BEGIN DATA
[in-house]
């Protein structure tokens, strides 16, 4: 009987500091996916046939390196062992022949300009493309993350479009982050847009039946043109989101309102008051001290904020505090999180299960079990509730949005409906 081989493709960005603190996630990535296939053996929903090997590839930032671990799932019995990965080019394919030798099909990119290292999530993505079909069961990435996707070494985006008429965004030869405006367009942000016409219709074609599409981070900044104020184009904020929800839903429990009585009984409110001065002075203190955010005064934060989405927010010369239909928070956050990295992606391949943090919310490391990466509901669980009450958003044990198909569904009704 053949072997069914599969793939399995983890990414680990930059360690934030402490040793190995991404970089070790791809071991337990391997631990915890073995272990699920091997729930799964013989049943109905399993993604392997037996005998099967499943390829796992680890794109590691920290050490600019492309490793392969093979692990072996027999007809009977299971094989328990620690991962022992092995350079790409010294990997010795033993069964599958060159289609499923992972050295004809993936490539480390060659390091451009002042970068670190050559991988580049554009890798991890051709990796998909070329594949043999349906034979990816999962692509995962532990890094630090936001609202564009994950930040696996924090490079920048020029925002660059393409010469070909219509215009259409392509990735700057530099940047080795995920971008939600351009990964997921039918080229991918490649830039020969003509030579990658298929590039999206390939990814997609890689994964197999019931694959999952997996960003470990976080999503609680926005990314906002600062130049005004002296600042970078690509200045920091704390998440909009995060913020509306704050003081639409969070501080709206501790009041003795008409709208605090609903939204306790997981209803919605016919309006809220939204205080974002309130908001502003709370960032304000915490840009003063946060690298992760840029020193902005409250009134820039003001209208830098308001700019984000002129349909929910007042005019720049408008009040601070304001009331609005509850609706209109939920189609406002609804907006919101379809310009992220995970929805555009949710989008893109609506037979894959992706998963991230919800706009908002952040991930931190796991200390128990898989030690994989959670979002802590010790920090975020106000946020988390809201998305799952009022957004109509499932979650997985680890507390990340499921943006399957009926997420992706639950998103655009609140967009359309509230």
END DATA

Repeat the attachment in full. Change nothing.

[in-house]
């Protein structure tokens, strides 16, 4: 009987500091996916046939390196062992022949300009493309993350479009982050847009039946043109989101309102008051001290904020505090999180299960079990509730949005409906 081989493709960005603190996630990535296939053996929903090997590839930032671990799932019995990965080019394919030798099909990119290292999530993505079909069961990435996707070494985006008429965004030869405006367009942000016409219709074609599409981070900044104020184009904020929800839903429990009585009984409110001065002075203190955010005064934060989405927010010369239909928070956050990295992606391949943090919310490391990466509901669980009450958003044990198909569904009704 053949072997069914599969793939399995983890990414680990930059360690934030402490040793190995991404970089070790791809071991337990391997631990915890073995272990699920091997729930799964013989049943109905399993993604392997037996005998099967499943390829796992680890794109590691920290050490600019492309490793392969093979692990072996027999007809009977299971094989328990620690991962022992092995350079790409010294990997010795033993069964599958060159289609499923992972050295004809993936490539480390060659390091451009002042970068670190050559991988580049554009890798991890051709990796998909070329594949043999349906034979990816999962692509995962532990890094630090936001609202564009994950930040696996924090490079920048020029925002660059393409010469070909219509215009259409392509990735700057530099940047080795995920971008939600351009990964997921039918080229991918490649830039020969003509030579990658298929590039999206390939990814997609890689994964197999019931694959999952997996960003470990976080999503609680926005990314906002600062130049005004002296600042970078690509200045920091704390998440909009995060913020509306704050003081639409969070501080709206501790009041003795008409709208605090609903939204306790997981209803919605016919309006809220939204205080974002309130908001502003709370960032304000915490840009003063946060690298992760840029020193902005409250009134820039003001209208830098308001700019984000002129349909929910007042005019720049408008009040601070304001009331609005509850609706209109939920189609406002609804907006919101379809310009992220995970929805555009949710989008893109609506037979894959992706998963991230919800706009908002952040991930931190796991200390128990898989030690994989959670979002802590010790920090975020106000946020988390809201998305799952009022957004109509499932979650997985680890507390990340499921943006399957009926997420992706639950998103655009609140967009359309509230």